After years of superfandom and now months of conversation with the artist and his closest collaborators, writer and filmmaker Andy Capper has found the meaning behind the visual work of Spiritualized mastermind J. Spaceman. Sort of.
The art and aesthetics that accompany the music of Spiritualized are some of the most arresting in the canon of modern music. One man’s opinion, of course. J. Spaceman (né Jason Pierce), the sole mastermind behind Spiritualized, composes across gospel, garage, rock ’n’ roll, free jazz, and drone all in one, music wrapped around his fragile but commanding voice. Since beginning his career in music in 1982, in a band called Spacemen 3, which channeled the Stooges, Suicide, and the blues, Jason has been a near-mythological figure to his most loyal devotees. That’s apparent in the visual representations of his work: on his album covers, which nod to the abstract art of Bridget Riley, pharmaceutical packaging, and religious iconography, and in his promos videos, where he plays a lost, lonely bluesman wandering around deserts, volcanoes, and frozen lakes in a spacesuit. A sole Spaceman, indeed.
Something else happens on stage. Spiritualized concerts are all about intense strobe lights in sundry colors: deep blues, perfect purples, and fiery oranges. On recent outings, like the band’s spring 2022 American West Coast dates, which I accompanied Spaceman on as a longtime fan-turned-friend, he was, as always, an obscured silhouette at stage left—a magnetic, shadowy figure that barely moves, except to lead the band by tapping his silver-toed boots. Always with those metallic shoes.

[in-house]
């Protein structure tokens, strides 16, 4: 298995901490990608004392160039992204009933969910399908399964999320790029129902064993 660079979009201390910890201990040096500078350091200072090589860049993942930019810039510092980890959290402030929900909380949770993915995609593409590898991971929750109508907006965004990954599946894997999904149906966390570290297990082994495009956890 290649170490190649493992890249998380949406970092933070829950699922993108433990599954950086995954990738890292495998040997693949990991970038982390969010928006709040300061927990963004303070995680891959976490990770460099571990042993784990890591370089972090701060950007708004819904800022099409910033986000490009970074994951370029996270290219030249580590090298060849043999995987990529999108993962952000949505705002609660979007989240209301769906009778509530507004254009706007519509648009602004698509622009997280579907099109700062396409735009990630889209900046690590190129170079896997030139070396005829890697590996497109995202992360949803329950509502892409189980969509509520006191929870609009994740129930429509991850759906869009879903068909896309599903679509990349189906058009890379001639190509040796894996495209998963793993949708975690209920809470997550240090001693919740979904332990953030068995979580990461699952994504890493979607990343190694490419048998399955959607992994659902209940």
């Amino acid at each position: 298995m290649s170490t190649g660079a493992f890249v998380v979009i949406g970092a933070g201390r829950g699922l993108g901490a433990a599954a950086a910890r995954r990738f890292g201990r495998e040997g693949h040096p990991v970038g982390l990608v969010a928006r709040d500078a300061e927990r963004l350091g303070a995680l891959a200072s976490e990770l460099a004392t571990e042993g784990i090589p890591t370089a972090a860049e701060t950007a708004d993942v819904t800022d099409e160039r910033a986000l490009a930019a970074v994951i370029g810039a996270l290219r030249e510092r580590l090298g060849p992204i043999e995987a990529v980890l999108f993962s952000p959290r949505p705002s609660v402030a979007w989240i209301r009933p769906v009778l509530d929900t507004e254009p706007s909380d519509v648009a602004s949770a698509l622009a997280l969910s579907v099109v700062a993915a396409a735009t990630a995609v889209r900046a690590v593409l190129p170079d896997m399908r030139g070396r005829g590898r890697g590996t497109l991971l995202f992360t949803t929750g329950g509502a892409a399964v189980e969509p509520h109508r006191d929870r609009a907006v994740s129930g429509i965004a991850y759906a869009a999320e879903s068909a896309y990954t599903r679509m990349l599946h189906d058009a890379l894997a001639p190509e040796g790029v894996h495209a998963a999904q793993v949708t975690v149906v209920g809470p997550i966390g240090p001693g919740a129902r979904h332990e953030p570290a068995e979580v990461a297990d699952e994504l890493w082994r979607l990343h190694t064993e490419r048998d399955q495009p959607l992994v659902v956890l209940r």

The performer persona is distant from the recorded tracks. The shows were to promote Spiritualized’s ninth studio album, 2022’s Everything Was Beautiful, seven songs about love, life, death, and drugs—so intimate and affecting, it’s like a different person wrote them. The album’s sleeve, designed by longtime collaborators Mark Farrow and Gary Stilwell, showcases a pill packet laid over a dewy meadow. Farrow and Stilwell have worked with the band on every release since 1997’s Ladies and Gentlemen We Are Floating in Space, the first Spiritualized record to feature a sleeve based on what the drug companies make for us—an artistic rendering meant to resemble prescription medicine, complete with a booklet containing “dosage advice.”
“The first [cover] we did came about because Jason [Spaceman] talked about [doing] something pharmaceutical,” Mark Farrow tells CREEM from his new design studio in London. “Obviously, he’s drawn to that. It was in the first meeting I ever had with him. He said that ‘music was medication for the soul,’ and that really resonated with me. The idea started to form...could it be a pill?